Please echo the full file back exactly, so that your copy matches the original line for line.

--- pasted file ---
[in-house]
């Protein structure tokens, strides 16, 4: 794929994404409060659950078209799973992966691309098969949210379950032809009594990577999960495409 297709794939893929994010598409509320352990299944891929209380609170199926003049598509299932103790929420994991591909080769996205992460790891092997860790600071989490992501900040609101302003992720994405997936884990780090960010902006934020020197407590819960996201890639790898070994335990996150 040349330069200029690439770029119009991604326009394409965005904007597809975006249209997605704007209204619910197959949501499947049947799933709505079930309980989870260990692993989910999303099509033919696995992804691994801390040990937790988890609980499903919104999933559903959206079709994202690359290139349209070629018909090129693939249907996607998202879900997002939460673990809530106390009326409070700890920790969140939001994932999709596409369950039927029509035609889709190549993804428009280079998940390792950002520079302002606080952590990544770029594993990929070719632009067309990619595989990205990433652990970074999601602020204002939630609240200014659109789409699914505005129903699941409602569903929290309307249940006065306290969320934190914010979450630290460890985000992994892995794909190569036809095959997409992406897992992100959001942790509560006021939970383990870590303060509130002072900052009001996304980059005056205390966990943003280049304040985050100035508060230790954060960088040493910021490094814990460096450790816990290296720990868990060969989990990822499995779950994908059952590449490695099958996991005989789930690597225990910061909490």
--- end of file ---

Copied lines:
[in-house]
């Protein structure tokens, strides 16, 4: 794929994404409060659950078209799973992966691309098969949210379950032809009594990577999960495409 297709794939893929994010598409509320352990299944891929209380609170199926003049598509299932103790929420994991591909080769996205992460790891092997860790600071989490992501900040609101302003992720994405997936884990780090960010902006934020020197407590819960996201890639790898070994335990996150 040349330069200029690439770029119009991604326009394409965005904007597809975006249209997605704007209204619910197959949501499947049947799933709505079930309980989870260990692993989910999303099509033919696995992804691994801390040990937790988890609980499903919104999933559903959206079709994202690359290139349209070629018909090129693939249907996607998202879900997002939460673990809530106390009326409070700890920790969140939001994932999709596409369950039927029509035609889709190549993804428009280079998940390792950002520079302002606080952590990544770029594993990929070719632009067309990619595989990205990433652990970074999601602020204002939630609240200014659109789409699914505005129903699941409602569903929290309307249940006065306290969320934190914010979450630290460890985000992994892995794909190569036809095959997409992406897992992100959001942790509560006021939970383990870590303060509130002072900052009001996304980059005056205390966990943003280049304040985050100035508060230790954060960088040493910021490094814990460096450790816990290296720990868990060969989990990822499995779950994908059952590449490695099958996991005989789930690597225990910061909490």